The first minor planet to be discovered was Ceres in 1801. The term minor planet has been used since the 19th century to describe these objects. The term planetoid has also been used, especially for larger (planetary) objects such as those the International Astronomical Union (IAU) has called dwarf planets since 2006. Historically, the terms asteroid, minor planet, and planetoid have been more or less synonymous. This terminology has become more complicated by the discovery of numerous minor planets beyond the orbit of Jupiter, especially trans-Neptunian objects that are generally not considered asteroids. A minor planet seen releasing gas may be dually classified as a comet.
Objects are called dwarf planets if their own gravity is sufficient to achieve hydrostatic equilibrium and form an ellipsoidal shape. All other minor planets and comets are called small Solar System bodies. The IAU stated that the term minor planet may still be used, but the term small Solar System body will be preferred. However, for purposes of numbering and naming, the traditional distinction between minor planet and comet is still used.
Hundreds of thousands of minor planets have been discovered within the Solar System and thousands more are discovered each month. The Minor Planet Center has documented over 213 million observations and 794,832 minor planets, of which 541,128 have orbits known well enough to be assigned permanent official numbers. Of these, 21,922 have official names. As of 19 May 2019[update], the lowest-numbered unnamed minor planet is (3708) 1974 FV1, and the highest-numbered named minor planet is 543315 Asmakhammari.
There are various broad minor-planet populations:
Asteroids; traditionally, most have been bodies in the inner Solar System.
Near-Earth asteroids, those whose orbits take them inside the orbit of Mars. Further subclassification of these, based on orbital distance, is used:
Apohele asteroids orbit inside of Earth's perihelion distance and thus are contained entirely within the orbit of Earth.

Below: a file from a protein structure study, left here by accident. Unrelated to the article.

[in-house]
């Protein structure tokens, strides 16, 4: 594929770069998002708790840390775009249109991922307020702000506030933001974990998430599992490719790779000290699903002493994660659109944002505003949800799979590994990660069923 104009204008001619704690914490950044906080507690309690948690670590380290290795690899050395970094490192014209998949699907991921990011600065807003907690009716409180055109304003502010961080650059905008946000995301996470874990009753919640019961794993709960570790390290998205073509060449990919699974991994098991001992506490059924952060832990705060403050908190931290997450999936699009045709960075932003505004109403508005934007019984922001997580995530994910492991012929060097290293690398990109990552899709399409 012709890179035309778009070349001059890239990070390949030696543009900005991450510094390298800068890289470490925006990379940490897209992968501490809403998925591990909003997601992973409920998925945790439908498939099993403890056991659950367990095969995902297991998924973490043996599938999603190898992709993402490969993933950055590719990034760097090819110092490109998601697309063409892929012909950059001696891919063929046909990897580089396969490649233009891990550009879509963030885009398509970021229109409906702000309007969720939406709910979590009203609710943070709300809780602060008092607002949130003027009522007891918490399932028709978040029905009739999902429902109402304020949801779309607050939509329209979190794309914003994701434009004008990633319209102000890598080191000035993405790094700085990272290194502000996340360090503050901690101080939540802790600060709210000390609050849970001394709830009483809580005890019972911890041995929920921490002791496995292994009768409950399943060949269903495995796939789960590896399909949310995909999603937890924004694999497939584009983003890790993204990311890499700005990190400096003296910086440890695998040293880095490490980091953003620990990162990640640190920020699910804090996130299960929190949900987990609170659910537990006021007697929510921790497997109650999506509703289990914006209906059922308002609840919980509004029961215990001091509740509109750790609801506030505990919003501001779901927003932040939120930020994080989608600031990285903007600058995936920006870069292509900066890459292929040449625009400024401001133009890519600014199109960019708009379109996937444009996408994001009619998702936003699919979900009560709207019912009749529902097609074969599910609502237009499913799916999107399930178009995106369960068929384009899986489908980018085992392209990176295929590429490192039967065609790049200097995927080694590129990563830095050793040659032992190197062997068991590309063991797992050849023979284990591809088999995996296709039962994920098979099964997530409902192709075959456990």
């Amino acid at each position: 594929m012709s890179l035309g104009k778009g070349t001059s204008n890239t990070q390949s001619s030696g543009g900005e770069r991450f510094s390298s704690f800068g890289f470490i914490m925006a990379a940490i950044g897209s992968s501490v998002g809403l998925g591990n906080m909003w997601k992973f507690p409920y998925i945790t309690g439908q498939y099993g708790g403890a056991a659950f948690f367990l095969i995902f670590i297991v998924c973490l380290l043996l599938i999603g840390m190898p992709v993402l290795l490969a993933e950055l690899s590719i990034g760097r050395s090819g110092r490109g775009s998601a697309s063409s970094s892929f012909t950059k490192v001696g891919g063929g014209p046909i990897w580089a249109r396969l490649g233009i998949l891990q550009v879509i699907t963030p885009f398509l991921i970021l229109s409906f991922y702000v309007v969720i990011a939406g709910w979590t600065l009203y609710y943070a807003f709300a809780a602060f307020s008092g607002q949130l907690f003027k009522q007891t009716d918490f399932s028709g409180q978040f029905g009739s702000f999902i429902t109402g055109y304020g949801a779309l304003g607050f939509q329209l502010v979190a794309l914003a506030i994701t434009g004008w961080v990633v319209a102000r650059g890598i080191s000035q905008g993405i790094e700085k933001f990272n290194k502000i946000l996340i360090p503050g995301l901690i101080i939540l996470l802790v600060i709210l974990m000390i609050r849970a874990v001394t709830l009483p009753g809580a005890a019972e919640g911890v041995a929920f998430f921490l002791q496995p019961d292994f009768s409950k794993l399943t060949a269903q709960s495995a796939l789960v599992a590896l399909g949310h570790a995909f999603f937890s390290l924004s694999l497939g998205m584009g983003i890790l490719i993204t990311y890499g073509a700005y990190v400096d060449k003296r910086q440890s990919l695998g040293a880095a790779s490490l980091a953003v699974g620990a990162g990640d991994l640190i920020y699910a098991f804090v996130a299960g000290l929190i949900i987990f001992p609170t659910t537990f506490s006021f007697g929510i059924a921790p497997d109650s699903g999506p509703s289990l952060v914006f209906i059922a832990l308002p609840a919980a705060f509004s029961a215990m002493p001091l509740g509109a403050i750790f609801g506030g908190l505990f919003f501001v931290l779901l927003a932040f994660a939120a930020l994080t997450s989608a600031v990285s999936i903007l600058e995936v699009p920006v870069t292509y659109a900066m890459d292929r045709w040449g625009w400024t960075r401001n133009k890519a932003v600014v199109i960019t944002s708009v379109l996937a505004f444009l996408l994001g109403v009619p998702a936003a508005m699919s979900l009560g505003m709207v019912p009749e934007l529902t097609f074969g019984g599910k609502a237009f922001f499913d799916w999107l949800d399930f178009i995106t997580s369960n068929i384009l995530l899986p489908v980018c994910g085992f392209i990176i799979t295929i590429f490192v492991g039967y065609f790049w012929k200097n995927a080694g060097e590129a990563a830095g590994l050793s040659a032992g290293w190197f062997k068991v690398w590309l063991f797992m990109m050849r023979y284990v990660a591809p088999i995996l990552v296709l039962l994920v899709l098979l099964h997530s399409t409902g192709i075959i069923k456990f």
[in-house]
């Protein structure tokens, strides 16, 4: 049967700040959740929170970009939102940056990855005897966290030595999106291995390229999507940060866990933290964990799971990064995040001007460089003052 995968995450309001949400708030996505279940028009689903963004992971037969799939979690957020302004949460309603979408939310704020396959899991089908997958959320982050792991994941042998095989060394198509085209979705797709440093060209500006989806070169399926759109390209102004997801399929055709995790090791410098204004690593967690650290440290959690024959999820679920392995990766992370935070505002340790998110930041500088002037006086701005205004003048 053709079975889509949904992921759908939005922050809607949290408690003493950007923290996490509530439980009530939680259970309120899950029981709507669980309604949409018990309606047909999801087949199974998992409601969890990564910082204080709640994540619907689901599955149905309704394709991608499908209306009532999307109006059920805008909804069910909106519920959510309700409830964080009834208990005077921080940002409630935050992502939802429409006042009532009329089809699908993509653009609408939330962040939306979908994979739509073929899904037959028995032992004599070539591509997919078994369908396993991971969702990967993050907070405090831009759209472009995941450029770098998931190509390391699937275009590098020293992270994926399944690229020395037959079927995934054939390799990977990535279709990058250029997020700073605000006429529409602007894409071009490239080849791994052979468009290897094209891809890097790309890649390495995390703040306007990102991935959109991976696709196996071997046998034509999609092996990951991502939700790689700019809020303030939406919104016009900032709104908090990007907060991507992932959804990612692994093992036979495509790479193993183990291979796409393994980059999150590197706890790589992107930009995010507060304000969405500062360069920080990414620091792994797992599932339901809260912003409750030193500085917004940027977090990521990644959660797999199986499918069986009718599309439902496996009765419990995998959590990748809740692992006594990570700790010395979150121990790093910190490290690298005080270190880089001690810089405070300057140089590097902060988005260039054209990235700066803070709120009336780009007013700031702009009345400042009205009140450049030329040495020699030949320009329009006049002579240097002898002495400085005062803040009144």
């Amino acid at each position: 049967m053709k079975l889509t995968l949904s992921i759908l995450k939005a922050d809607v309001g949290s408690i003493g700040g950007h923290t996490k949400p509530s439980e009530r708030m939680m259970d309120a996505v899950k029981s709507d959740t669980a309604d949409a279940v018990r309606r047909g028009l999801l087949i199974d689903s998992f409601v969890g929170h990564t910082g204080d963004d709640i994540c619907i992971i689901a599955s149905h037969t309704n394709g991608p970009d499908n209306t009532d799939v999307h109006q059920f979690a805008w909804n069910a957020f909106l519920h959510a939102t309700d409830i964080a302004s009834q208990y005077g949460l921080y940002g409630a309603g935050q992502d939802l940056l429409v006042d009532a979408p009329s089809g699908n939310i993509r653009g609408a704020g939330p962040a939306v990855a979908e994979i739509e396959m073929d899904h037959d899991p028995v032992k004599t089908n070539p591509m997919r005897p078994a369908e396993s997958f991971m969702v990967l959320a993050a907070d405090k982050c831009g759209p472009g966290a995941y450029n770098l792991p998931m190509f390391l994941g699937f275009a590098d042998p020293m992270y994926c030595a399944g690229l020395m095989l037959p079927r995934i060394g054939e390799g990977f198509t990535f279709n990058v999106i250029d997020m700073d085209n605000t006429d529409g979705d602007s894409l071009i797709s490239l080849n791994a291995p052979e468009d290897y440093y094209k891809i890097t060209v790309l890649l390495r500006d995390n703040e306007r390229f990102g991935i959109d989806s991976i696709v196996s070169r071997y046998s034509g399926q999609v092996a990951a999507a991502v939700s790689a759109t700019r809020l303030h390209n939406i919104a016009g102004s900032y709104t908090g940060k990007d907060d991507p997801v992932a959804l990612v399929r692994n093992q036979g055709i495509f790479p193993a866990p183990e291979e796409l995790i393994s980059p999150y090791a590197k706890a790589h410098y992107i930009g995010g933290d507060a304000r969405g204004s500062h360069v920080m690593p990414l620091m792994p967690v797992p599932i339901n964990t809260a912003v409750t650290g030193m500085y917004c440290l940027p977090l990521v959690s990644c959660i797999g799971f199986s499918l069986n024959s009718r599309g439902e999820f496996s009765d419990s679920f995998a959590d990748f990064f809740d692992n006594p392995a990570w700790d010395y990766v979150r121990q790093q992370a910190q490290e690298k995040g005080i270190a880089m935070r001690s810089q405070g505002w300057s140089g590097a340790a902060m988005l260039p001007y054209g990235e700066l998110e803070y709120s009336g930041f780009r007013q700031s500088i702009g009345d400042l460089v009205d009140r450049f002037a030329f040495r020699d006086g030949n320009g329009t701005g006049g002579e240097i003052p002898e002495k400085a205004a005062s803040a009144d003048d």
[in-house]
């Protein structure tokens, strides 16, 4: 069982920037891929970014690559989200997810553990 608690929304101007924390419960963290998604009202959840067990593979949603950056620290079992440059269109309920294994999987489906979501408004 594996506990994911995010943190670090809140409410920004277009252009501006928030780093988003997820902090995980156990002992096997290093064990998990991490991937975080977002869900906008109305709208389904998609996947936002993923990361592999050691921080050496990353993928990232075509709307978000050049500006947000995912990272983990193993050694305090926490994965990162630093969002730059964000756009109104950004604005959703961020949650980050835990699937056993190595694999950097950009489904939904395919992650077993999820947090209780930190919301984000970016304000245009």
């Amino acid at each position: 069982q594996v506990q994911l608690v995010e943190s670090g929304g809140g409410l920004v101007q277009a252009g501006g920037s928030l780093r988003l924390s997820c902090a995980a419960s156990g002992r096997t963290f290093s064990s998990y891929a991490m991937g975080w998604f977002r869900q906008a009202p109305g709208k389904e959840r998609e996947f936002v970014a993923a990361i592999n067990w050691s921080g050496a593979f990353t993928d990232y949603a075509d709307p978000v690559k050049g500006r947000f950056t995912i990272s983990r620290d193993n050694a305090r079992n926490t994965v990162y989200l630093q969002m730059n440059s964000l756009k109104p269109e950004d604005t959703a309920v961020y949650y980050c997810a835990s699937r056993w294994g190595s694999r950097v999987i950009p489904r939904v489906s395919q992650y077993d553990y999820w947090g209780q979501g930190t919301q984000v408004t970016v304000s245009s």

Aten asteroids, those that have semi-major axes of less than Earth's and aphelion (furthest distance from the Sun) greater than 0.983 AU.
Apollo asteroids are those asteroids with a semimajor axis greater than Earth's, while having a perihelion distance of 1.017 AU or less. Like Aten asteroids, Apollo asteroids are Earth-crossers.
Amor asteroids are those near-Earth asteroids that approach the orbit of Earth from beyond, but do not cross it. Amor asteroids are further subdivided into four subgroups, depending on where their semimajor axis falls between Earth's orbit and the asteroid belt;
Earth trojans, asteroids sharing Earth's orbit and gravitationally locked to it. As of 2011, the only one known is 2010 TK7.
Mars trojans, asteroids sharing Mars's orbit and gravitationally locked to it. As of 2007, eight such asteroids are known.
Asteroid belt, whose members follow roughly circular orbits between Mars and Jupiter. These are the original and best-known group of asteroids.
Jupiter trojans, asteroids sharing Jupiter's orbit and gravitationally locked to it. Numerically they are estimated to equal the main-belt asteroids.
Centaurs, bodies in the outer Solar System between Jupiter and Neptune. They have unstable orbits due to the gravitational influence of the giant planets, and therefore must have come from elsewhere, probably outside Neptune.
Neptune trojans, bodies sharing Neptune's orbit and gravitationally locked to it. Although only a handful are known, there is evidence that Neptune trojans are more numerous than either the asteroids in the asteroid belt or the Jupiter trojans.
Out of a total of more than 700,000 discovered minor planets, 66% have been numbered (green) and 34% remain unnumbered (red). Only a small fraction of 20,071 minor planets (3%) have been named (purple).
All astronomical bodies in the Solar System need a distinct designation. The naming of minor planets runs through a three-step process. First, a provisional designation is given upon discovery—because the object still may turn out to be a false positive or become lost later on—called a provisionally designated minor planet. After the observation arc is accurate enough to predict its future location, a minor planet is formally designated and receives a number. It is then a numbered minor planet. Finally, in the third step, it may be named by its discoverers. However, only a small fraction of all minor planets have been named. The vast majority are either numbered or have still only a provisional designation. Example of the naming process:
1932 HA – provisional designation upon discovery on 24 April 1932
(1862) 1932 HA – formal designation, receives an official number
A newly discovered minor planet is given a provisional designation. For example, the provisional designation 2002 AT4 consists of the year of discovery (2002) and an alphanumeric code indicating the half-month of discovery and the sequence within that half-month. Once an asteroid's orbit has been confirmed, it is given a number, and later may also be given a name (e.g. 433 Eros). The formal naming convention uses parentheses around the number, but dropping the parentheses is quite common. Informally, it is common to drop the number altogether, or to drop it after the first mention when a name is repeated in running text.